The DMA buffer is too small. Set DMABUFFERSIZE=xxx in SYSTEM.INI in the [386Enh] section and restart your computer.
The Windows 3.1 version of VDMAD does support AutoInit DMA transfers. The major restriction VDMAD places on AutoInit DMA transfers is that the DMA buffer must be physically contiguous. Unless a DMA buffer is allocated by a VxD, a Windows-based application or DLL should not attempt AutoInit transfers using a buffer larger than 4Kb. If you need a DMA buffer larger than 4K that is guaranteed to be physically contiguous, you can use _PageAllocate during the initialization of a VxD.

GlobalDosAlloc() does not guarantee anything about the physical memory properties of the memory it allocates. In particular, the memory may not be physically contiguous, and it may be physically located above one megabyte. However, it does guarantee that the linear address of memory is below one megabyte. What this means in relation to not needing to use VDS is that the linear address can be programmed into a virtual 24-bit DMA controller, and then VDMAD can transparently take care of converting the linear address to a physical address.

Memory returned by GlobalDosAlloc() is already fixed and page locked so neither GlobalFix() nor GlobalPageLock() are necessary.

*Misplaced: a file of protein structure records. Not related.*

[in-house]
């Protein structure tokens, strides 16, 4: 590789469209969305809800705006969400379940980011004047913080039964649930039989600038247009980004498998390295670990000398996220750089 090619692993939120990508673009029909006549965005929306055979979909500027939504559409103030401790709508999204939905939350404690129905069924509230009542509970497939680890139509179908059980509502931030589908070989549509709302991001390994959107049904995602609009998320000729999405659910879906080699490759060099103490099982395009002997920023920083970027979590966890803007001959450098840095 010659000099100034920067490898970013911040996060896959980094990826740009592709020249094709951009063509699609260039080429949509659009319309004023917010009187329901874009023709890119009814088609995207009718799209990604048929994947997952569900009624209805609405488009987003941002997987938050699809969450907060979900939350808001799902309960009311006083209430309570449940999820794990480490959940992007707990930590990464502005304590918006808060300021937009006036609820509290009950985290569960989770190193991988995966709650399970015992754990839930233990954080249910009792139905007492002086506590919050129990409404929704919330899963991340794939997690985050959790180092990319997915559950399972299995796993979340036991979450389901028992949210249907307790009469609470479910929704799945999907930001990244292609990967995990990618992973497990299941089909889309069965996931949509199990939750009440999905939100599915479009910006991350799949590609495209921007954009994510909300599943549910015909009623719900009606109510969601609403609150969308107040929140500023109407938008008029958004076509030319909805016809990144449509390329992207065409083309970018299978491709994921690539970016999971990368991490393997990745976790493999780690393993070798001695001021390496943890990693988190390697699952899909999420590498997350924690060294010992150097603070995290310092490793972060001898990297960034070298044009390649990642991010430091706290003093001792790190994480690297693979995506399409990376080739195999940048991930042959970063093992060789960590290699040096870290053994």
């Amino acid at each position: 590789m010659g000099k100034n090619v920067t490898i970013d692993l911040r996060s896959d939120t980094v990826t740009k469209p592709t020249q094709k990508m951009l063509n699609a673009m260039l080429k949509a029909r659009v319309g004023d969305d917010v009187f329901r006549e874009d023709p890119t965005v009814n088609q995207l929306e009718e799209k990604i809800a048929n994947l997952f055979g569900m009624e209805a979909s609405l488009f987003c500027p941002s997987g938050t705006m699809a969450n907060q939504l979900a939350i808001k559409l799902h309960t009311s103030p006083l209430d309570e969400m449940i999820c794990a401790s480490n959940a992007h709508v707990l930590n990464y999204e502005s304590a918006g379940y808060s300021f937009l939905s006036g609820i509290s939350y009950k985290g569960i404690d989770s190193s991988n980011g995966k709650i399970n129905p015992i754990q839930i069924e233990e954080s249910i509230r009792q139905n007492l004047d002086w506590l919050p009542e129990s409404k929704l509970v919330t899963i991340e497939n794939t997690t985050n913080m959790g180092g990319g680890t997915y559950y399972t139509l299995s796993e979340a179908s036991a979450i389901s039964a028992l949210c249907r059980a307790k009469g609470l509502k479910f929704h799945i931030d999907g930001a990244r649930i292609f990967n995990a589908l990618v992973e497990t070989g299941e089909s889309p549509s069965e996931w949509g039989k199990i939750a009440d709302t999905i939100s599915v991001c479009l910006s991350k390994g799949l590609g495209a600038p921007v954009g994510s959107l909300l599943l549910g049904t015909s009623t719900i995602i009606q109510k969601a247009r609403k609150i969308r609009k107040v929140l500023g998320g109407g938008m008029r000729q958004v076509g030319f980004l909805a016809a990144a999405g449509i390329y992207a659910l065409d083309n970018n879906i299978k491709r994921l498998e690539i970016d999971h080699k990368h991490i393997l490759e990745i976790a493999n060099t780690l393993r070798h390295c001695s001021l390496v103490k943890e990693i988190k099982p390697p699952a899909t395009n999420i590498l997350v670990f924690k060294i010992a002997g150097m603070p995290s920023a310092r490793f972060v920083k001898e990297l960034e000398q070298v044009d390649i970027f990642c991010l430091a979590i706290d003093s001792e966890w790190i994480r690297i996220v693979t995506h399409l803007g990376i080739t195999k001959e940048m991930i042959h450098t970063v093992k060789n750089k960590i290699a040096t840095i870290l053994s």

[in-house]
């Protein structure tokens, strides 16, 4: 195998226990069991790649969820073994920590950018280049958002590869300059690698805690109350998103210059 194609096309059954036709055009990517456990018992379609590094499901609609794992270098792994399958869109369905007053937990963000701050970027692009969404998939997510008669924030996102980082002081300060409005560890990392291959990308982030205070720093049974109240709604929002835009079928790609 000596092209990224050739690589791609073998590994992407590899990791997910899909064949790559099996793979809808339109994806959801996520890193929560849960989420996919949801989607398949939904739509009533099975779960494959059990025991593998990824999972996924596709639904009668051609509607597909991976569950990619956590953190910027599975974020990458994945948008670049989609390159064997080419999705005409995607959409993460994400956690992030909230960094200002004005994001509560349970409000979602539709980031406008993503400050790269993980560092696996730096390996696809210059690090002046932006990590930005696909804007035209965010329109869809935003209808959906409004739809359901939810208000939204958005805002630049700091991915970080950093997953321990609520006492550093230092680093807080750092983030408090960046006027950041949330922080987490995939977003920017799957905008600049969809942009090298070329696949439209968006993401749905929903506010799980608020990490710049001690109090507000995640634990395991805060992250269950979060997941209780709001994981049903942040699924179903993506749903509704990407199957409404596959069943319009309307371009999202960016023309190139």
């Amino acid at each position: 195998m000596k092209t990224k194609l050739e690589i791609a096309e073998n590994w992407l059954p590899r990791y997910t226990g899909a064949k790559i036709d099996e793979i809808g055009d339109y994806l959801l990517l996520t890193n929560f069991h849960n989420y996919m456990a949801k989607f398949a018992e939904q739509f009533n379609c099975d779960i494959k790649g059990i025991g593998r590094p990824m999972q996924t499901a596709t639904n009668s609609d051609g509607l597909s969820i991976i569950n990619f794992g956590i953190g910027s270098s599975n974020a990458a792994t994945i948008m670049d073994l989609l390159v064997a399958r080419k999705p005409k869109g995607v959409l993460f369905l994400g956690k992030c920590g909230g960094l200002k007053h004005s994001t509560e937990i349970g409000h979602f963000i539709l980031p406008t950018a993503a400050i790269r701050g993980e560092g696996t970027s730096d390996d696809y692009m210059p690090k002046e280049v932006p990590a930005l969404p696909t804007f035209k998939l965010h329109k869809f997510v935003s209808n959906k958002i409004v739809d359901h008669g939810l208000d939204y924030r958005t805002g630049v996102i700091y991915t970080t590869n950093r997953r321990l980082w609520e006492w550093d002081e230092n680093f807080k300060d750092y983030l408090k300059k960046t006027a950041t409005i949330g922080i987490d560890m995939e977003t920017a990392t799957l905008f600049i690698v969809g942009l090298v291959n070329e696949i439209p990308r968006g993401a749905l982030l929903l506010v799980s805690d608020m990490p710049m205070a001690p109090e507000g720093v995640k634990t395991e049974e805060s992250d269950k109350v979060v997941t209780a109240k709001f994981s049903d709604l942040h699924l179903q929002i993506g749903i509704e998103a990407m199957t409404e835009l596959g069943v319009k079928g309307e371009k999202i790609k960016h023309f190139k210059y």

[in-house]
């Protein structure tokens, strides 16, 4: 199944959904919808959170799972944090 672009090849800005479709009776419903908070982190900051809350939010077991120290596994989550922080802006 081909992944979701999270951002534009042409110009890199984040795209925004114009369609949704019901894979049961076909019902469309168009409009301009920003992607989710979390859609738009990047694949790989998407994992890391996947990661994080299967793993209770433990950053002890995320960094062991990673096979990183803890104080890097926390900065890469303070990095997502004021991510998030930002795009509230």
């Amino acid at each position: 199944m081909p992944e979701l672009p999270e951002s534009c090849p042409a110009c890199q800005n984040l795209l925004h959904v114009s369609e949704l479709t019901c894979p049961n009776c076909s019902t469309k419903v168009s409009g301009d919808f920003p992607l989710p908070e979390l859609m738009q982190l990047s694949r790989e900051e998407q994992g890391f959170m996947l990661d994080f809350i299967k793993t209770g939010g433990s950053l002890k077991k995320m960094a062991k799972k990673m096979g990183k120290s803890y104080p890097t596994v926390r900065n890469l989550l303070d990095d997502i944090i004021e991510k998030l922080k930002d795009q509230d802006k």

In enhanced mode Windows, GlobalAlloc() can allocate memory with a linear address above 16 megabytes. In particular, the address should be above two gigabytes if it is not below one megabyte. A linear address above 16 megabytes cannot be programmed into a virtual 24-bit DMA controller. You can use the VDS function Lock DMA Region to convert the linear address to a physical address. Then use the VDS function Disable Address Translation to disable the normal linear->physical address translation. Then program the DMA controller with the physical address of the buffer instead of the linear address.

The VDS function Lock DMA Region will page lock a linear address region, but it has no knowledge of Kernel's global heap. If the memory moves in Kernel's global heap, the linear address of the memory will change and it will no longer map to the same physical pages. A DMA buffer allocated using GlobalAlloc() should be allocated with the flags GMEM_FIXED by a DLL, or if allocated by an application GlobalFix() or GlobalPageLock() should be used to keep the memory from moving in the linear address space.

In summary, if AutoInit transfers are not used, a DMA buffer can be allocated using GlobalDosAlloc(), in which case the use of VDS should not be necessary, or a DMA buffer can be allocated using GlobalAlloc() (GMEM_FIXED in a DLL, or also use GlobalPageLock() in an application), in which case the use of VDS is necessary. If AutoInit transfers are used, and the buffer size must be larger than 4K, then the DMA buffer must be allocated using _PageAllocate in the initialization of a VxD, and VDS must be used to disable address translation.

ID članka: 124729 – Zadnji pregled: 24. maj 2004 – Revizija: 1